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Rust-out: Burnout’s counterpart and its role in workplace stagnation

Burnout has become firmly embedded in the workplace wellbeing lexicon, but its counterpart, rust-out, is now also becoming more prominent. 

According to psychiatrist Professor Christopher Combs, rust-out occurs when you don’t have much to do, or you believe that what you do isn’t important. It’s characterised by feeling uninspired, undervalued and understimulated which, in turn, can lead to low energy, apathy, or irritability. 

Let’s dig a little deeper…

Origins: When employee capability exceeds challenge

Rust-out, and burnout, impact our ability to achieve flow which is when we’re so absorbed in an activity that time passes faster than normal, we feel intrinsically motivated and we lack awareness of our surroundings. To achieve flow, we need a balance between the challenge of the task and our capability to complete the task. However, rust-out means the capability exceeds the challenge (whereas for burnout, the challenge exceeds the capability).

Inevitably, there are moments within every job which are a little tedious, but this extends to a loss of purpose. Sarah Markham, founder of Calm In A Box, observes that it can trigger a ‘doom loop’ where you repeat unhelpful stories about yourself which adversely affects your wellbeing. Specifically, your confidence is impacted, and it erodes your performance as you no longer care enough to do your best.

What does rust-out look like aside from a general sense of disinterest? It might manifest as counting down the clock until 5:30, struggling to motivate yourself on Mondays, or browsing the internet more than usual. Left unresolved, rust-out can lead to depression, tiredness, cravings for sugary or fatty foods and even an increase in risk-taking behaviours.

Drivers: Why gender and global events increase susceptibility

Evidence suggests this should be on every organisation’s radar to maintain employee wellbeing. A survey by recruiter Michael Page found that only 24% of employees are hugely passionate about their career, even though almost half (48%) believe “a sense of purpose” is a key driver for their happiness.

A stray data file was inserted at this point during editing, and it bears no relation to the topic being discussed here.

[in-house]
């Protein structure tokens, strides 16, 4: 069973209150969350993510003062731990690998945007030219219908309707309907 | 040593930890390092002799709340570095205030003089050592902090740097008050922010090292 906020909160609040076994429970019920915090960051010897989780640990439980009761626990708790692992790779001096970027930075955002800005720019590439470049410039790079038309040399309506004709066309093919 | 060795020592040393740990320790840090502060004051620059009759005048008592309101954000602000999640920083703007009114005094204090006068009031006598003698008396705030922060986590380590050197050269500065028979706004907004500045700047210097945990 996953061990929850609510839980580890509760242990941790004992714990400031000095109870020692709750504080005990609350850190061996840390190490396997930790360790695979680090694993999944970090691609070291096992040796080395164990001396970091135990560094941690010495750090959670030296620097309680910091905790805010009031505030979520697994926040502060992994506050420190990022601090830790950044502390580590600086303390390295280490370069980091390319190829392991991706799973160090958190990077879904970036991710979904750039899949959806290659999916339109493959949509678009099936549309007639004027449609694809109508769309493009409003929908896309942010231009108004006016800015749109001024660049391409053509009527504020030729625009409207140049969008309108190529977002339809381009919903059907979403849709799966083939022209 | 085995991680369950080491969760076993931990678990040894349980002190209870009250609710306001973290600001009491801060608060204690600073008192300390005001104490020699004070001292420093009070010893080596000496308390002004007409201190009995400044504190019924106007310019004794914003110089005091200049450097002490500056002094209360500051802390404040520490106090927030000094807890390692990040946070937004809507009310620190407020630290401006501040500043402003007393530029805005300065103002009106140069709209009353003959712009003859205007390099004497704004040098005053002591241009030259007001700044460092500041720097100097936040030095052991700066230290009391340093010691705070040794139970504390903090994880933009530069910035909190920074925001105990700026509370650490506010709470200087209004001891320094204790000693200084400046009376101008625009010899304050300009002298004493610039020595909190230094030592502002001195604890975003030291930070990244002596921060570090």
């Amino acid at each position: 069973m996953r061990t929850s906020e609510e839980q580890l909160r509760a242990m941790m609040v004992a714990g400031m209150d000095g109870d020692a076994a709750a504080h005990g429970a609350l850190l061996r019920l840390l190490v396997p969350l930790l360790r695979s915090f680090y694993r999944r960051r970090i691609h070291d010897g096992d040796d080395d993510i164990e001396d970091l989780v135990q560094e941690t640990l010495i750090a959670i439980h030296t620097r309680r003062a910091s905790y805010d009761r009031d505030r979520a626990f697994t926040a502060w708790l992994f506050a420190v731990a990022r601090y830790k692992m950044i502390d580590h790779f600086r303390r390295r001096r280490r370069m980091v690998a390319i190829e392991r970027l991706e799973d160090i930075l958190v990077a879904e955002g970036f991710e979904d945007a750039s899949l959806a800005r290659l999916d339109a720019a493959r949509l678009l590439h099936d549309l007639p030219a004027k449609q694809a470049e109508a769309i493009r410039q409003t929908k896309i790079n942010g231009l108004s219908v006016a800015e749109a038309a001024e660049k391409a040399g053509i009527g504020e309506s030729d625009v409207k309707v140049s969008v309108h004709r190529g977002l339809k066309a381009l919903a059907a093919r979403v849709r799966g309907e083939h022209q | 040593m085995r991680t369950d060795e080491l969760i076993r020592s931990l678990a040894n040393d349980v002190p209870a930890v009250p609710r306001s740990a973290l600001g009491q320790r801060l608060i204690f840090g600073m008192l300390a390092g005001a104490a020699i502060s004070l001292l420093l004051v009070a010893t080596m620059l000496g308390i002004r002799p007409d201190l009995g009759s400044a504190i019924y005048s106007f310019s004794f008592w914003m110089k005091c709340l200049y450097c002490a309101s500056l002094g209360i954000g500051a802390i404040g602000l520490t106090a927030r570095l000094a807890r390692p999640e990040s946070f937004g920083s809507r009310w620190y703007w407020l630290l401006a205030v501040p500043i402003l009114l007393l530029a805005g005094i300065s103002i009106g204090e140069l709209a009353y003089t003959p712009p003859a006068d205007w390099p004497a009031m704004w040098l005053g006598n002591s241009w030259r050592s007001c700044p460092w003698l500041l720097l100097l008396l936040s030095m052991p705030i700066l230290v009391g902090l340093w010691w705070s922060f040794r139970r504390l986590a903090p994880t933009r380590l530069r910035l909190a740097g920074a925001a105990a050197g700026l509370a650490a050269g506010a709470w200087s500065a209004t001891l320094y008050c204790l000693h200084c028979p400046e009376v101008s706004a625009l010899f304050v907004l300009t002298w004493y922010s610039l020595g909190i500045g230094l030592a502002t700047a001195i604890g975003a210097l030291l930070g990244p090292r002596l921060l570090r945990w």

Employees are at greater risk of rust-out since the pandemic. Such a traumatic global event caused many people to reconsider their values and what they’re searching for in a career. Consequently, they feel less inspired by their current roles, unable to satisfy these revised needs.

Unfortunately, women are disproportionately affected by rust-out than men for two reasons. First, according to McKinsey’s (2022) report on Women in the Workplace, only one in four women are in leadership roles despite being as ambitious and hard-working as men. In addition, highly capable and experienced women return to work from maternity leave often taking roles of lower responsibility due to childcare duties.

Solutions: Honest conversations and rediscovering your passions

First and foremost, identify specifically what it is that you miss doing and what you want to do more of. After all, it’s hard to find a solution to a vague problem. Do you yearn for more creativity, client interactions, or tough negotiations? Set-up a meeting with you manager, or if this feels too uncomfortable, then raise it in your next scheduled meeting, and explain why you’re struggling at the moment. 

As daunting as it can be to raise the issue, it’s hard for your manager to help you thrive unless they’re aware of the situation. They could then potentially enrol you on a training course, assign you a specific project, set challenging and meaningful goals, or better reward your accomplishments. 

Of course, it isn’t always this easy to address a workplace problem, and, in such cases, looking outside of work can alleviate rust-out symptoms. Is there any extracurricular learning you can embark upon, or perhaps start/revisit a hobby that satisfies the uninspired part of you?

If you sense stagnation creep in, don’t panic. Psychologist Audrey Tangs says, “Adversity can teach us a lot more than constant success ever could – and the changes we make in ourselves at the time often set the conditions for us to thrive in future.”

Date: 27th June 2023

Word count: 650